Centrelink system is working: Tudge

Centrelink Source: AAP ImageTracey Nearmy

Human Services Minister Alan Tudge insists Centrelink's debt recovery system is working and the government won't suspend it.

The federal government is standing by its controversial Centrelink debt recovery system despite widespread criticism.

Human Services Minister Alan Tudge insists the automated process is not flawed, saying more than $300 million worth of overpayments has been recouped so far as part of an overall claw back of $4 billion.

"We are not going to scrap the welfare compliance system... (it's) working and we will continue with it," he told reporters in Canberra on Wednesday.

But Labor frontbencher Shayne Neumann argued it was "arrogant and offensive beyond belief" for the minister to come back from holidays and pretend there was no problem.

Mr Neumann said his office had helped one woman who was sent a debt letter claiming she owed $20,000 which was incorrect.

Mr Tudge acknowledged that in 20 per cent of cases people are able to explain the anomaly between self-reported income to Centrelink and tax office records.

But he disputed Labor's claim it was therefore a 20 per cent error rate.

"That is absolutely false, this is the system working as intended," Mr Tudge said.

Asked about Centrelink staff referring distressed people who had received debt notices to the counselling hotline Lifeline, Mr Tudge said it had always been the case that some people are referred to support, but it was completely disconnected to the debt recovery system.

The system has produced about 170,000 debt notices since July, based on automated data from the tax office and Centrelink.

But there are widespread complaints from distressed welfare recipients who claim they've been mistakenly targeted.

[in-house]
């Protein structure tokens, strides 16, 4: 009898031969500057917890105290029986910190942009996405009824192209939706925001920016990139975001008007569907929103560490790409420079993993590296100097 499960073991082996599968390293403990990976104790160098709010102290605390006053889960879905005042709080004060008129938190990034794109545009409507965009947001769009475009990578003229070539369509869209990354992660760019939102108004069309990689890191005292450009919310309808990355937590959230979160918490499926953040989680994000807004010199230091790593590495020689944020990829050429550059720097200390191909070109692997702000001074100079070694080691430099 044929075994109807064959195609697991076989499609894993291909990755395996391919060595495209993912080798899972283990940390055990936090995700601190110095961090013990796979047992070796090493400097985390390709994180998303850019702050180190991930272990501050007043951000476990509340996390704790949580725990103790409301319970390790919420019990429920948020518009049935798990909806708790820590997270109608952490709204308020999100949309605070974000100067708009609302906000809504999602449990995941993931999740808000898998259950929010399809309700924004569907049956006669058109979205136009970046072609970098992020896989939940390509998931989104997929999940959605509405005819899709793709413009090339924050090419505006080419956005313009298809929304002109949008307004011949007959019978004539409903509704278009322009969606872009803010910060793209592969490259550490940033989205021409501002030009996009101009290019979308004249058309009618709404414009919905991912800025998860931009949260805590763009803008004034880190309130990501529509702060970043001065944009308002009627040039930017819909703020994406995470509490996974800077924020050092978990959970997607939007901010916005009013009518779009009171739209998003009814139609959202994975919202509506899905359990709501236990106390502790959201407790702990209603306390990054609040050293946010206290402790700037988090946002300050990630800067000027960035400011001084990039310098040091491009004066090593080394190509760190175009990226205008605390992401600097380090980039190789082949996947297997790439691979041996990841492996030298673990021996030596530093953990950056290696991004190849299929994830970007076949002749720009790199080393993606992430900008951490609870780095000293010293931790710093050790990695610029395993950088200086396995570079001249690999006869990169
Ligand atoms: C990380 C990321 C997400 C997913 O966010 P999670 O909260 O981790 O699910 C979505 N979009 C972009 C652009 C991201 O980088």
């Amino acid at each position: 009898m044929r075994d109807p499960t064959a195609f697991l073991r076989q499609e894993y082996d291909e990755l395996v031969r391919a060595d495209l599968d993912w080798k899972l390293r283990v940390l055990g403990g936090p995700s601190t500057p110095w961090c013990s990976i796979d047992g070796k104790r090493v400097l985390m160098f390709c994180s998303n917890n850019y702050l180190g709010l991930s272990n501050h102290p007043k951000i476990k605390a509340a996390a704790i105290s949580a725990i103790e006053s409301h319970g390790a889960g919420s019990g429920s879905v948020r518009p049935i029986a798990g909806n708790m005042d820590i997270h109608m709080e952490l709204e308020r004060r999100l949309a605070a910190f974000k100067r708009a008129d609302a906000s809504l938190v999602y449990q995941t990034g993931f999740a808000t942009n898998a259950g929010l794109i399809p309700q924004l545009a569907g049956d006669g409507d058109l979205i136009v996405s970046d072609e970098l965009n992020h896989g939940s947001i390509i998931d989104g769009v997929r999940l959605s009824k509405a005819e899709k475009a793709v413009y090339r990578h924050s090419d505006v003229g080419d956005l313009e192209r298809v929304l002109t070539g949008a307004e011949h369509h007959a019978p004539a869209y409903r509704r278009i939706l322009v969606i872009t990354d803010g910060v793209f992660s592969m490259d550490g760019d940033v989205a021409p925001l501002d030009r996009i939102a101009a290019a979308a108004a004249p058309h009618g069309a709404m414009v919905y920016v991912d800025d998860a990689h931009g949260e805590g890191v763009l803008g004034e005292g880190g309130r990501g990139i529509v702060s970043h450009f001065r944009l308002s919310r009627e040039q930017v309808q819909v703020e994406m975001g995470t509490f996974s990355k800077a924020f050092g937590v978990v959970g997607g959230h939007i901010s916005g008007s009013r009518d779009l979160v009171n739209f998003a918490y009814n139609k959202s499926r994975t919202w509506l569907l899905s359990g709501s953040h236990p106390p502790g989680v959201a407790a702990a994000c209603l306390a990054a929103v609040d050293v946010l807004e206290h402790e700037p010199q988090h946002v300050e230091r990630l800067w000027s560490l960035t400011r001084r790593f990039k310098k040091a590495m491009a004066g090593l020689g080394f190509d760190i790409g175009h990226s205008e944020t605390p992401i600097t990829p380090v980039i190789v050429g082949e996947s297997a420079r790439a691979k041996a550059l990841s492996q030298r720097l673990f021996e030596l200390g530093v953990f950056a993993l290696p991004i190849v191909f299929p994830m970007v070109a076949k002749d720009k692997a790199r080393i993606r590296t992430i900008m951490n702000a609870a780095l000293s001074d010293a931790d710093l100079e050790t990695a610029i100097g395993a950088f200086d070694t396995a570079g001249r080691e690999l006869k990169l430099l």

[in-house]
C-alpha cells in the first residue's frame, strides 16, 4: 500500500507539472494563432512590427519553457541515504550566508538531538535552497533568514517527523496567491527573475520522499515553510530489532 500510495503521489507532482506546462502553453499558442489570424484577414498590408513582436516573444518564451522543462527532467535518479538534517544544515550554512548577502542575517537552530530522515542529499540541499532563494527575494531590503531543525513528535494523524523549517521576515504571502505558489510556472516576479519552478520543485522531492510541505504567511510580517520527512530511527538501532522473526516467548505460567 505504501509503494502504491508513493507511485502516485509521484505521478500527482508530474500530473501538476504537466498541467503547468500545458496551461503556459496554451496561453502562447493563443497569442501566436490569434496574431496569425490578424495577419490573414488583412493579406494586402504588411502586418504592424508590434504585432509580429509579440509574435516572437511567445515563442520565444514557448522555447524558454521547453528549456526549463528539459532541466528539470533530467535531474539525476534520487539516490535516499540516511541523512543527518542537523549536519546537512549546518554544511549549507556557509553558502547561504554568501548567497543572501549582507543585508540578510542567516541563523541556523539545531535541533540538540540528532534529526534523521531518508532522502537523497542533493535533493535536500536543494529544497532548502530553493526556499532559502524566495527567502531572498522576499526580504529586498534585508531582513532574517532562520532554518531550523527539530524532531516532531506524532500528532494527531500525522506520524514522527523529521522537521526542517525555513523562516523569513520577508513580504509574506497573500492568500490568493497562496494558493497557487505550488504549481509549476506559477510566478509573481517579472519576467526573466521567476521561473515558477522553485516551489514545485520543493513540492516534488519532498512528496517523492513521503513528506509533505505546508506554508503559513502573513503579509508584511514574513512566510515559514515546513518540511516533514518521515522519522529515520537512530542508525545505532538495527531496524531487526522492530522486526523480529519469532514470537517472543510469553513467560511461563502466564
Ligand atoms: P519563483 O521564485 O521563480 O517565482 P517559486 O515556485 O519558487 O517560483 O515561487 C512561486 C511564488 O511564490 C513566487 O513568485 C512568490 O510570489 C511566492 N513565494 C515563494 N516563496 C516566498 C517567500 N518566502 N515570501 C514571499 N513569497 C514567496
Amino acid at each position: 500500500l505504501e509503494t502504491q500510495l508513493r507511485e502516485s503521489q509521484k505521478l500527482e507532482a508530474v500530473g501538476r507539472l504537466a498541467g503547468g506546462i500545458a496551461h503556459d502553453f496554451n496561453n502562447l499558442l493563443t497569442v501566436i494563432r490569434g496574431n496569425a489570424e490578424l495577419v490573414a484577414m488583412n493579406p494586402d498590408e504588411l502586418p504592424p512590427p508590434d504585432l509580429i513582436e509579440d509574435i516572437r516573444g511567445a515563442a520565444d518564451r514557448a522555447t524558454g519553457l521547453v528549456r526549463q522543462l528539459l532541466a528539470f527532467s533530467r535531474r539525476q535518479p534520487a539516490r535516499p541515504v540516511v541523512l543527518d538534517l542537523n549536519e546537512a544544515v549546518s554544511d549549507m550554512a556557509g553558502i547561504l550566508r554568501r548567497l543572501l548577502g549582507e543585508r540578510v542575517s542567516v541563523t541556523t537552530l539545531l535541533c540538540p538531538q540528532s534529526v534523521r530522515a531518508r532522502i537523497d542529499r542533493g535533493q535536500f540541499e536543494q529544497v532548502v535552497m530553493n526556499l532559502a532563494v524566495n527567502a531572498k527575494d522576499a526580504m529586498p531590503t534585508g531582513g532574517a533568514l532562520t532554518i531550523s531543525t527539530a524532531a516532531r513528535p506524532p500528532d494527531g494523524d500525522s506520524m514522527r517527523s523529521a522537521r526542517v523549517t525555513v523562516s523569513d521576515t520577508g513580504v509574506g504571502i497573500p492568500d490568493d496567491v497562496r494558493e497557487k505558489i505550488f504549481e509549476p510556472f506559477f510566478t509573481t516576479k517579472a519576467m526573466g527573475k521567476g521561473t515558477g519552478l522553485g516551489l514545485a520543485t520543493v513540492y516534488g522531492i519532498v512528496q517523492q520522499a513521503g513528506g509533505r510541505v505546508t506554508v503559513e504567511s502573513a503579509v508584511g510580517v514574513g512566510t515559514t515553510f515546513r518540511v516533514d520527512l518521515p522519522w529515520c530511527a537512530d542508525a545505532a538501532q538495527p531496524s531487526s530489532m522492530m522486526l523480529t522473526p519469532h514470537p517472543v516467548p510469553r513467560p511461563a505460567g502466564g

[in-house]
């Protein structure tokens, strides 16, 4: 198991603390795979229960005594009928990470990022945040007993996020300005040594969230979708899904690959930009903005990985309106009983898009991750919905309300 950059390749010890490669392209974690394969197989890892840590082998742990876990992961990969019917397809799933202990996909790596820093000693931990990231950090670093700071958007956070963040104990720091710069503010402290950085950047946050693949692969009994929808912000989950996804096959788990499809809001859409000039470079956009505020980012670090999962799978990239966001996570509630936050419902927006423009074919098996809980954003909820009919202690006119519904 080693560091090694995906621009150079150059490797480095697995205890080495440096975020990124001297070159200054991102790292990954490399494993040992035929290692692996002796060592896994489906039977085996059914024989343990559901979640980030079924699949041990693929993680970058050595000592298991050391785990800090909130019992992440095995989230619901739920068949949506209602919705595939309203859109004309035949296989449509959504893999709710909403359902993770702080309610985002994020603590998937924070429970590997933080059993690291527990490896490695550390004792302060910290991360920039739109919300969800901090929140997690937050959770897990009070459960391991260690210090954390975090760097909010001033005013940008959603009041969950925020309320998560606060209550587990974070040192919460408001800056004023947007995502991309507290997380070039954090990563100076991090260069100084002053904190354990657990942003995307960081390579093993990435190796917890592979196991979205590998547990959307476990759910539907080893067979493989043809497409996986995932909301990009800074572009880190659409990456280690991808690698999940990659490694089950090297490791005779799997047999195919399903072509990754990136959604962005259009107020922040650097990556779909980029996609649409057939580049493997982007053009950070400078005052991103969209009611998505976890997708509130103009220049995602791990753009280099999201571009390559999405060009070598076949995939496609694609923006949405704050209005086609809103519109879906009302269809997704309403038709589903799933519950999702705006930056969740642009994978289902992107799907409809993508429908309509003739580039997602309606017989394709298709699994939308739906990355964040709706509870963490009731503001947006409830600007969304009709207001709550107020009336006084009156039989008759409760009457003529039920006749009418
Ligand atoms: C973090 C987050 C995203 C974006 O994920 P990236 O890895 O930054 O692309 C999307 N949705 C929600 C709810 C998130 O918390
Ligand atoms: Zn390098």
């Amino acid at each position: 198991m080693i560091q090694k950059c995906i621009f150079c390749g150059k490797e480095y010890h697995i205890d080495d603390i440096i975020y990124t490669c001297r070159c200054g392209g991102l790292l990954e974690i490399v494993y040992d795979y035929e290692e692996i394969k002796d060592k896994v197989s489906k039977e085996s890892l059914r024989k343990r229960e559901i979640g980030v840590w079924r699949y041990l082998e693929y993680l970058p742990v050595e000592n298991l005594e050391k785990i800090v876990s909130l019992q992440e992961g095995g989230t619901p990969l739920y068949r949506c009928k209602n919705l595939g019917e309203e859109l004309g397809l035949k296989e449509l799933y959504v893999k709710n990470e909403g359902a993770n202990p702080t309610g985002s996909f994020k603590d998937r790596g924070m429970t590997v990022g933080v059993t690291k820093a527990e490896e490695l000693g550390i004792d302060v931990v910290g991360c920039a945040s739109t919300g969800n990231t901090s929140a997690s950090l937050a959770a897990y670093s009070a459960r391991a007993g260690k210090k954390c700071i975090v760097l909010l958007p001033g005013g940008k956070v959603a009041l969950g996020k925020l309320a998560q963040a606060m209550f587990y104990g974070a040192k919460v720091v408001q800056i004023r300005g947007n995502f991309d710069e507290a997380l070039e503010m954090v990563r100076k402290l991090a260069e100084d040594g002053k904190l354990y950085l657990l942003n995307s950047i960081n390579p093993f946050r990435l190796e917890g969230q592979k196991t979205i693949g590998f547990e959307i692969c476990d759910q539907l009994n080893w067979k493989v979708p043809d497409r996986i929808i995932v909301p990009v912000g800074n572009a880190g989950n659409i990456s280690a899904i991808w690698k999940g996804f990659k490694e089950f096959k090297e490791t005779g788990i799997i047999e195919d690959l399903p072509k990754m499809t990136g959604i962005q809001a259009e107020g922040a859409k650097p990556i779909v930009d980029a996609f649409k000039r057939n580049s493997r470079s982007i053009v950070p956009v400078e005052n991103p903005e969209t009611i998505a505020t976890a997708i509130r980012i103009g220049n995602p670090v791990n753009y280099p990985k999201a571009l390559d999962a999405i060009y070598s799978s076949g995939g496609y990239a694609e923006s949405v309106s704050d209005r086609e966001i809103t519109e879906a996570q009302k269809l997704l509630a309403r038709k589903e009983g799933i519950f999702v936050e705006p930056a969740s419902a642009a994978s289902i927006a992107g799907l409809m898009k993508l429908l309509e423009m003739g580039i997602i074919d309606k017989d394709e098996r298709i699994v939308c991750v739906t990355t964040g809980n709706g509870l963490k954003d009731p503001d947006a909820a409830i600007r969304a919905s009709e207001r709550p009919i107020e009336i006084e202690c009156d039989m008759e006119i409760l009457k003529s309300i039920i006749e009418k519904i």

It's led to calls from Labor and the Greens to scrap the scheme, which is being investigated by the Commonwealth Ombudsman.

Mr Tudge, however, said he wasn't aware of anyone who was completely convinced they don't owe money but have been given a debt notice.

"There are three opportunities for individuals to update their records if a discrepancy is identified," he said.

He denied reports a man had to call Centrelink 350 times to try and resolve his matter, but acknowledged wait times can be long on occasions.

"Yes, sometimes people do have to wait longer than what they would like to wait. We simply ask them to be patient, that they will get through or they can go into a Centrelink office."

Mr Tudge reiterated that if someone has deliberately defrauded the welfare system, they would be tracked down and could face jail time.

The Australian Council of Social Service says the federal government has a duty of care towards people who call on it for support.

"We are hugely concerned that people are paying back debts that they do not owe because it is too hard to prove that they do not owe it," spokesman Peter Davidson said.

Source AAP

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